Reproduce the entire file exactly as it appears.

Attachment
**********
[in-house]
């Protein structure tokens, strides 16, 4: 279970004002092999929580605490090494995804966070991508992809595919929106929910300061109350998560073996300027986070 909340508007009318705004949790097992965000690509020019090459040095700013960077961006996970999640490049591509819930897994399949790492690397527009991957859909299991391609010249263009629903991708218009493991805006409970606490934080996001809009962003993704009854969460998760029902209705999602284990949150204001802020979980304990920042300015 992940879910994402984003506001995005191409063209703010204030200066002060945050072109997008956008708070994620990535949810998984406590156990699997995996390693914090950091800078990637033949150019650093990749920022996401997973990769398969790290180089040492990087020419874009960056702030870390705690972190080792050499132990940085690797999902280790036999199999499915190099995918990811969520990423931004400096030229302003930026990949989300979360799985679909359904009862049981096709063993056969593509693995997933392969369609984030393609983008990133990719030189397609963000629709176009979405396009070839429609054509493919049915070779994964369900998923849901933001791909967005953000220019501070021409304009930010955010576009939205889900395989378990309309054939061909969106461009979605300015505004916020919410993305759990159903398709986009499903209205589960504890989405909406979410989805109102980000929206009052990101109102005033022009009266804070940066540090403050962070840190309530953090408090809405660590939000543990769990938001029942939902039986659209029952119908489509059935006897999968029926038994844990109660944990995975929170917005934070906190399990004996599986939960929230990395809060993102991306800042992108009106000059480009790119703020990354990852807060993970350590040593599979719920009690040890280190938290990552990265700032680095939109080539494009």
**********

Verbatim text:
[in-house]
């Protein structure tokens, strides 16, 4: 279970004002092999929580605490090494995804966070991508992809595919929106929910300061109350998560073996300027986070 909340508007009318705004949790097992965000690509020019090459040095700013960077961006996970999640490049591509819930897994399949790492690397527009991957859909299991391609010249263009629903991708218009493991805006409970606490934080996001809009962003993704009854969460998760029902209705999602284990949150204001802020979980304990920042300015 992940879910994402984003506001995005191409063209703010204030200066002060945050072109997008956008708070994620990535949810998984406590156990699997995996390693914090950091800078990637033949150019650093990749920022996401997973990769398969790290180089040492990087020419874009960056702030870390705690972190080792050499132990940085690797999902280790036999199999499915190099995918990811969520990423931004400096030229302003930026990949989300979360799985679909359904009862049981096709063993056969593509693995997933392969369609984030393609983008990133990719030189397609963000629709176009979405396009070839429609054509493919049915070779994964369900998923849901933001791909967005953000220019501070021409304009930010955010576009939205889900395989378990309309054939061909969106461009979605300015505004916020919410993305759990159903398709986009499903209205589960504890989405909406979410989805109102980000929206009052990101109102005033022009009266804070940066540090403050962070840190309530953090408090809405660590939000543990769990938001029942939902039986659209029952119908489509059935006897999968029926038994844990109660944990995975929170917005934070906190399990004996599986939960929230990395809060993102991306800042992108009106000059480009790119703020990354990852807060993970350590040593599979719920009690040890280190938290990552990265700032680095939109080539494009």